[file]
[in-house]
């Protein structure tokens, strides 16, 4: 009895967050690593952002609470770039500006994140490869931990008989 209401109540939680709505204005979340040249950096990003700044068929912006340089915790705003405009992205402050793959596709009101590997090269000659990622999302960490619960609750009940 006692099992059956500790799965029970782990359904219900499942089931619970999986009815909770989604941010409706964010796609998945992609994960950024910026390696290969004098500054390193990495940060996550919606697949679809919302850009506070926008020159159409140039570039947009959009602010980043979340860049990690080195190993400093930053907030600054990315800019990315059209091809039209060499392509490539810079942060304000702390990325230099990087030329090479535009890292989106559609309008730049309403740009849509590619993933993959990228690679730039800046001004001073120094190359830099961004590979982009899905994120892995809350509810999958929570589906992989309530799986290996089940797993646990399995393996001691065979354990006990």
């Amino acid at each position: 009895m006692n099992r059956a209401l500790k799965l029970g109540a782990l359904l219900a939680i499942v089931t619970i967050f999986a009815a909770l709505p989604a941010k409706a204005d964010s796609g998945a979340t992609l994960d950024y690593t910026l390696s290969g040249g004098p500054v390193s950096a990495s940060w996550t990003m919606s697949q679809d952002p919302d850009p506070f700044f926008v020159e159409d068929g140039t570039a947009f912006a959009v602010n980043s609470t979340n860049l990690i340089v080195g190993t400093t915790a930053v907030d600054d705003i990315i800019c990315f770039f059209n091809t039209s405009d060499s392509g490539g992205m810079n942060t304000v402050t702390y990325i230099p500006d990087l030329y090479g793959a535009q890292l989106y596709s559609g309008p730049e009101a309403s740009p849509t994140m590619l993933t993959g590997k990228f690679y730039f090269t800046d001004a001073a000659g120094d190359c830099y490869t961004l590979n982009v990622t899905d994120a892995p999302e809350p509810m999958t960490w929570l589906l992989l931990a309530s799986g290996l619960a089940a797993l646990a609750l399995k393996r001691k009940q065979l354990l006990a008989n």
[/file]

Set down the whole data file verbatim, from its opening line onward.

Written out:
[in-house]
């Protein structure tokens, strides 16, 4: 009895967050690593952002609470770039500006994140490869931990008989 209401109540939680709505204005979340040249950096990003700044068929912006340089915790705003405009992205402050793959596709009101590997090269000659990622999302960490619960609750009940 006692099992059956500790799965029970782990359904219900499942089931619970999986009815909770989604941010409706964010796609998945992609994960950024910026390696290969004098500054390193990495940060996550919606697949679809919302850009506070926008020159159409140039570039947009959009602010980043979340860049990690080195190993400093930053907030600054990315800019990315059209091809039209060499392509490539810079942060304000702390990325230099990087030329090479535009890292989106559609309008730049309403740009849509590619993933993959990228690679730039800046001004001073120094190359830099961004590979982009899905994120892995809350509810999958929570589906992989309530799986290996089940797993646990399995393996001691065979354990006990």
């Amino acid at each position: 009895m006692n099992r059956a209401l500790k799965l029970g109540a782990l359904l219900a939680i499942v089931t619970i967050f999986a009815a909770l709505p989604a941010k409706a204005d964010s796609g998945a979340t992609l994960d950024y690593t910026l390696s290969g040249g004098p500054v390193s950096a990495s940060w996550t990003m919606s697949q679809d952002p919302d850009p506070f700044f926008v020159e159409d068929g140039t570039a947009f912006a959009v602010n980043s609470t979340n860049l990690i340089v080195g190993t400093t915790a930053v907030d600054d705003i990315i800019c990315f770039f059209n091809t039209s405009d060499s392509g490539g992205m810079n942060t304000v402050t702390y990325i230099p500006d990087l030329y090479g793959a535009q890292l989106y596709s559609g309008p730049e009101a309403s740009p849509t994140m590619l993933t993959g590997k990228f690679y730039f090269t800046d001004a001073a000659g120094d190359c830099y490869t961004l590979n982009v990622t899905d994120a892995p999302e809350p509810m999958t960490w929570l589906l992989l931990a309530s799986g290996l619960a089940a797993l646990a609750l399995k393996r001691k009940q065979l354990l006990a008989n």